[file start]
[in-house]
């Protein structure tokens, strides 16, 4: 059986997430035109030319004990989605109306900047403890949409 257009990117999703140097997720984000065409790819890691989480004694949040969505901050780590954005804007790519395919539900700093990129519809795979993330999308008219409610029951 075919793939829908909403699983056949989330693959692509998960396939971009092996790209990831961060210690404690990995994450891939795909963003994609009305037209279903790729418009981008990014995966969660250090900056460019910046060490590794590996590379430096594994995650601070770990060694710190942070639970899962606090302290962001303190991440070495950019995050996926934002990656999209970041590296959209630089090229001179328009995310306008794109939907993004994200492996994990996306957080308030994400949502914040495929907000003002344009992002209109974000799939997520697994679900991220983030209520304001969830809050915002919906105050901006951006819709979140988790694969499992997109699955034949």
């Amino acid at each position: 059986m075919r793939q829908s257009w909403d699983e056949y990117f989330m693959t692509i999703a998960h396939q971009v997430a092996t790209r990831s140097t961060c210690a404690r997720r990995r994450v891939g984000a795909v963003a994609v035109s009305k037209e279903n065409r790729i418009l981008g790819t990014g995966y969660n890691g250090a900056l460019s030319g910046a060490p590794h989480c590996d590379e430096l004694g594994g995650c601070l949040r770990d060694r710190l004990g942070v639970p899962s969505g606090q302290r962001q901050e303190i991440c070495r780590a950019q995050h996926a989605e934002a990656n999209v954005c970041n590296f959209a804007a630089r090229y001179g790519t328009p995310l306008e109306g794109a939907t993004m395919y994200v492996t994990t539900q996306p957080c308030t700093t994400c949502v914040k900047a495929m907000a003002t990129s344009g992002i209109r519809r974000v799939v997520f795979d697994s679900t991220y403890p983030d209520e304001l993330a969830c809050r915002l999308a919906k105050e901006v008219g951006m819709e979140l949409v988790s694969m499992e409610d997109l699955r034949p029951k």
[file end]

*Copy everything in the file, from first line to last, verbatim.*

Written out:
[in-house]
């Protein structure tokens, strides 16, 4: 059986997430035109030319004990989605109306900047403890949409 257009990117999703140097997720984000065409790819890691989480004694949040969505901050780590954005804007790519395919539900700093990129519809795979993330999308008219409610029951 075919793939829908909403699983056949989330693959692509998960396939971009092996790209990831961060210690404690990995994450891939795909963003994609009305037209279903790729418009981008990014995966969660250090900056460019910046060490590794590996590379430096594994995650601070770990060694710190942070639970899962606090302290962001303190991440070495950019995050996926934002990656999209970041590296959209630089090229001179328009995310306008794109939907993004994200492996994990996306957080308030994400949502914040495929907000003002344009992002209109974000799939997520697994679900991220983030209520304001969830809050915002919906105050901006951006819709979140988790694969499992997109699955034949």
């Amino acid at each position: 059986m075919r793939q829908s257009w909403d699983e056949y990117f989330m693959t692509i999703a998960h396939q971009v997430a092996t790209r990831s140097t961060c210690a404690r997720r990995r994450v891939g984000a795909v963003a994609v035109s009305k037209e279903n065409r790729i418009l981008g790819t990014g995966y969660n890691g250090a900056l460019s030319g910046a060490p590794h989480c590996d590379e430096l004694g594994g995650c601070l949040r770990d060694r710190l004990g942070v639970p899962s969505g606090q302290r962001q901050e303190i991440c070495r780590a950019q995050h996926a989605e934002a990656n999209v954005c970041n590296f959209a804007a630089r090229y001179g790519t328009p995310l306008e109306g794109a939907t993004m395919y994200v492996t994990t539900q996306p957080c308030t700093t994400c949502v914040k900047a495929m907000a003002t990129s344009g992002i209109r519809r974000v799939v997520f795979d697994s679900t991220y403890p983030d209520e304001l993330a969830c809050r915002l999308a919906k105050e901006v008219g951006m819709e979140l949409v988790s694969m499992e409610d997109l699955r034949p029951k």